He said that sustainable technology is a broad area and is very much related to how cities are built in terms of transport, energy, waste and waste water.

“There we have some interesting experiences and I hope that is of relevance to India,” Tauriainen said.

“Some technologies we have already tested in Sweden. Other technologies will have to be adapted to Indian conditions,” he added.

In Sweden, waste is actually used to generate power and only one per cent of the waste goes to the landfill.

Asked about the presence of around 180 Swedish companies in India and their role in the Indian economy, Tauriainen said these are doing good business despite “some limitations”.

“They wouldn’t mind if those limitations are taken away. But they are interested in the Indian market and most of them are interested in expanding,” he said.

(Aroonim Bhuyan can be contacted at [email protected])

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Now Congress calls Arun Jaitley ‘court jester’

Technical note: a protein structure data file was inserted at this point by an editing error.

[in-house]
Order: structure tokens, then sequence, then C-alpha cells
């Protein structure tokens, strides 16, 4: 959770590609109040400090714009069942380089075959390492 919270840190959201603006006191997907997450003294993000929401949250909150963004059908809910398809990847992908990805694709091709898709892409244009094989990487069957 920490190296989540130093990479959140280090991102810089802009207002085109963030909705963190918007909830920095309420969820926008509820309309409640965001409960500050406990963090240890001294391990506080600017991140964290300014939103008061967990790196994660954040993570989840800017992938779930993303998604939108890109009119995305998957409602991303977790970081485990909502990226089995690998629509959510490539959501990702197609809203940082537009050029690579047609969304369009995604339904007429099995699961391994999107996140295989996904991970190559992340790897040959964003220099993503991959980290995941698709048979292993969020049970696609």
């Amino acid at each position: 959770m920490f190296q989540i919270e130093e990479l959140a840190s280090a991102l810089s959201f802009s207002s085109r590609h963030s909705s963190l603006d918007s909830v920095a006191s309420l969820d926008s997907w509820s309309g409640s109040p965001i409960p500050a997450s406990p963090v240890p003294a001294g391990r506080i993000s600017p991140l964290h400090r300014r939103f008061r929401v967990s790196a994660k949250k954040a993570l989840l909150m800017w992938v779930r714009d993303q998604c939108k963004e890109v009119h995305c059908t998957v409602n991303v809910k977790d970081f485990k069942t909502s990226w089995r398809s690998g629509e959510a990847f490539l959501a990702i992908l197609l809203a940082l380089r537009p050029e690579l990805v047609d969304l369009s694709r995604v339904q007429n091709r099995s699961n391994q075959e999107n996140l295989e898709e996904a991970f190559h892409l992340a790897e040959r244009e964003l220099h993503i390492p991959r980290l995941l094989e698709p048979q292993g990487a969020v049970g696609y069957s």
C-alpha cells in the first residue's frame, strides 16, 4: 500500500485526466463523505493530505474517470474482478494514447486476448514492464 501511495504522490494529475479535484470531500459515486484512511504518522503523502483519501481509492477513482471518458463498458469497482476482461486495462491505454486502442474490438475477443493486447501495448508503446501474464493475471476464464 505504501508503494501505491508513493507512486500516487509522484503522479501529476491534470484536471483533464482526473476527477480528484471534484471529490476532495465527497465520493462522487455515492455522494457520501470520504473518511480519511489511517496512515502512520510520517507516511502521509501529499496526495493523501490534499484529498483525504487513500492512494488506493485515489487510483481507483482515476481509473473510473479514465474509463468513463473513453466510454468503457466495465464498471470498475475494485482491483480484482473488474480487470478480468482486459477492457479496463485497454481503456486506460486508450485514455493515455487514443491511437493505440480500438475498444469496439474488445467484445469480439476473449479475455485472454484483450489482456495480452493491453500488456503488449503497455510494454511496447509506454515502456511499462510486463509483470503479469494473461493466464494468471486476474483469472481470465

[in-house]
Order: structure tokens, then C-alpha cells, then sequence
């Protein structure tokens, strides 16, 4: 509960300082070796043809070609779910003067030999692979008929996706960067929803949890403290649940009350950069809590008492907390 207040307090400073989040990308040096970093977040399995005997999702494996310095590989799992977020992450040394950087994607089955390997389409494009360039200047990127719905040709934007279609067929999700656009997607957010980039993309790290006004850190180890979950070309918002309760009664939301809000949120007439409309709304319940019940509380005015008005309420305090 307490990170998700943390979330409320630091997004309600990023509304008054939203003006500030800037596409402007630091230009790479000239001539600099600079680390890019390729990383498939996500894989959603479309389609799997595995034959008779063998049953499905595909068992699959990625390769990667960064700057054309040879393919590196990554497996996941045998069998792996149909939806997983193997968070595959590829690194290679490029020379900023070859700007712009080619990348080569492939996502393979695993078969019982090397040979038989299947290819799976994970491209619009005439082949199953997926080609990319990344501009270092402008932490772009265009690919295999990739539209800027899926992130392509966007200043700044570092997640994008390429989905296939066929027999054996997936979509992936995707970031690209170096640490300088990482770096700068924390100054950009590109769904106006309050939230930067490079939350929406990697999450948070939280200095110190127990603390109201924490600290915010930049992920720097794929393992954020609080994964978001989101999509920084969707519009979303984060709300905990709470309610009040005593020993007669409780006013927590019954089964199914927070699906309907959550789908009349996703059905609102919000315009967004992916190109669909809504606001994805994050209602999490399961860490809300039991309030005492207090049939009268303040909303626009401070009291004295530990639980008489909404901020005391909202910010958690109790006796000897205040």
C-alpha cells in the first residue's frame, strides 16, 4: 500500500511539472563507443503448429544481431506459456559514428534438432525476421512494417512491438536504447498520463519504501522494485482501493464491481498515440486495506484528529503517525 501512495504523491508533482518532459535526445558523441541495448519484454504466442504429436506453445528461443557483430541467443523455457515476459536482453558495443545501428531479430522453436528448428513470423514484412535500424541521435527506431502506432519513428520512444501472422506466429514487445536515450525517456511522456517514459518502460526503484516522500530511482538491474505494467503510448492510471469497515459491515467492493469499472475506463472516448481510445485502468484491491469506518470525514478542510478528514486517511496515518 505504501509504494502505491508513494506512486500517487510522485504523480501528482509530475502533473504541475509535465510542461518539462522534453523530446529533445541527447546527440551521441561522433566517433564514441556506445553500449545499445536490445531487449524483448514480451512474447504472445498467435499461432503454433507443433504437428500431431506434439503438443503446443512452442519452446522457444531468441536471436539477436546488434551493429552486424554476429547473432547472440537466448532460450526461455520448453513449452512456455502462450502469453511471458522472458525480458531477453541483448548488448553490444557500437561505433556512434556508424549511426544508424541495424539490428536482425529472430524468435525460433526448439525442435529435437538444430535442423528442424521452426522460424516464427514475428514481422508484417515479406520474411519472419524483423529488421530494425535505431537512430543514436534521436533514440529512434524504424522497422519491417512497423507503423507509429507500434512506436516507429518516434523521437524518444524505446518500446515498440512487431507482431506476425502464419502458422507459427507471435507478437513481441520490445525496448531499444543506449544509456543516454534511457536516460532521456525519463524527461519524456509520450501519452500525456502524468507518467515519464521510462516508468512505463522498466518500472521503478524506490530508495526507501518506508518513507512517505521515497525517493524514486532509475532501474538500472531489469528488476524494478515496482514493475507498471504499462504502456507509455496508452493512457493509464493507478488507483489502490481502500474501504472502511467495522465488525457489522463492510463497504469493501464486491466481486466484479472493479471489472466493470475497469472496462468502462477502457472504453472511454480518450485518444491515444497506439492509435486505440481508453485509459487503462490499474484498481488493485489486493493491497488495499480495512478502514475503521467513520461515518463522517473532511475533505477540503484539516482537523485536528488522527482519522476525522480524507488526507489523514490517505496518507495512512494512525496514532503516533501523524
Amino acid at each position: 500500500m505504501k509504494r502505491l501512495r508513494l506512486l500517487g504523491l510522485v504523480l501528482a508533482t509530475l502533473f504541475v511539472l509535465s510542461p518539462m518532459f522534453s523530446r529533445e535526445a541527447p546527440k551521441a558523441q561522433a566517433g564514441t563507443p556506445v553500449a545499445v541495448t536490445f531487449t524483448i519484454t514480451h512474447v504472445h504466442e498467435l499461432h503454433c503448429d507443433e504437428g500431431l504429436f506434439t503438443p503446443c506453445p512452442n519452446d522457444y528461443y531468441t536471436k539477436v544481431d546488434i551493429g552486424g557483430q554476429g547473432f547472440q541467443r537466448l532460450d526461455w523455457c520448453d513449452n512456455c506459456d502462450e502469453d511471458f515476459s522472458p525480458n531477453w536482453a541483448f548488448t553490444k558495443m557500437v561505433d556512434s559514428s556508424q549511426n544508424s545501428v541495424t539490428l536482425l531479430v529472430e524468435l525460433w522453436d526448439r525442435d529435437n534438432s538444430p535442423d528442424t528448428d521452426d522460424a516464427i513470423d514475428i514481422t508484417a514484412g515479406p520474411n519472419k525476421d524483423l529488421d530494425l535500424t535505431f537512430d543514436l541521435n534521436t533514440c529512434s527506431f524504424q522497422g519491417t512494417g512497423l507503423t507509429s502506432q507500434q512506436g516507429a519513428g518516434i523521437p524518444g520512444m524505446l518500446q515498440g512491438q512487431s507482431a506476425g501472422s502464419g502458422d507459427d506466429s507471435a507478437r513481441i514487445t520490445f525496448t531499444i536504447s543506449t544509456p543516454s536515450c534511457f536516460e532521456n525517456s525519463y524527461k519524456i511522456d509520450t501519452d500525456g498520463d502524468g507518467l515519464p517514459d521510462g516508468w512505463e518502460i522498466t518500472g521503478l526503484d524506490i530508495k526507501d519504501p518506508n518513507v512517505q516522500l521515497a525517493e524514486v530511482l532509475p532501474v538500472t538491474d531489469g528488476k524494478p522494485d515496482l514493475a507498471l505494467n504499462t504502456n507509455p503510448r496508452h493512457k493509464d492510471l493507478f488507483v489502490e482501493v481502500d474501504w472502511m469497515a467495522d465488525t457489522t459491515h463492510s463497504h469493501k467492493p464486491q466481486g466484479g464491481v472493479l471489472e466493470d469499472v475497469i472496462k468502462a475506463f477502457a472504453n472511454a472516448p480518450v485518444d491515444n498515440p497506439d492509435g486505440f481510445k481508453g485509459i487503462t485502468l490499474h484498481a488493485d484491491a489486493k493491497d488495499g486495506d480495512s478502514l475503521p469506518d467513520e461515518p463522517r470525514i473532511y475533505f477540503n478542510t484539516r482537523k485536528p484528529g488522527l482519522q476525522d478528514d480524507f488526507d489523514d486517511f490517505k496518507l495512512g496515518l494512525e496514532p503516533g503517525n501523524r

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Randdeep Surjewala

New Delhi, Sep 20: Hitting back at Arun Jaitley, the Congress on Thursday dubbed the Finance Minister a “court jester” who is “desperate to stay relevant”.

Amid the relentless trading of charges between the Congress and Bharatiya Janata Party (BJP) over the Rafale deal, Jaitley on the day took to social media to accuse Gandhi of “concocting lies” on the deal for the France made fighter jets and the bad loans of banks.

He said the Congress leader was “polluting” public discourse.

Hitting back, Congress spokesperson Randeep Singh Surjewala, in a tweet, called the BJP leader a “court jester” and demanded answers on the Rs 41,000 crore Rafale “scam”.

“And yes ‘Jait-LIE’ ji (sic), the desperate quest to stay relevant of a ‘court jester’ by wasteful blogs continues.

“Please reply: Why hide behind abuse when trapped in Rafale maze? Why supersede HAL for Rs 30,000 crore contract? Why no answer on Rs 41,000 crore loss in Rafale Scam,” said Surjewala in his response to Jaitley’s tweets.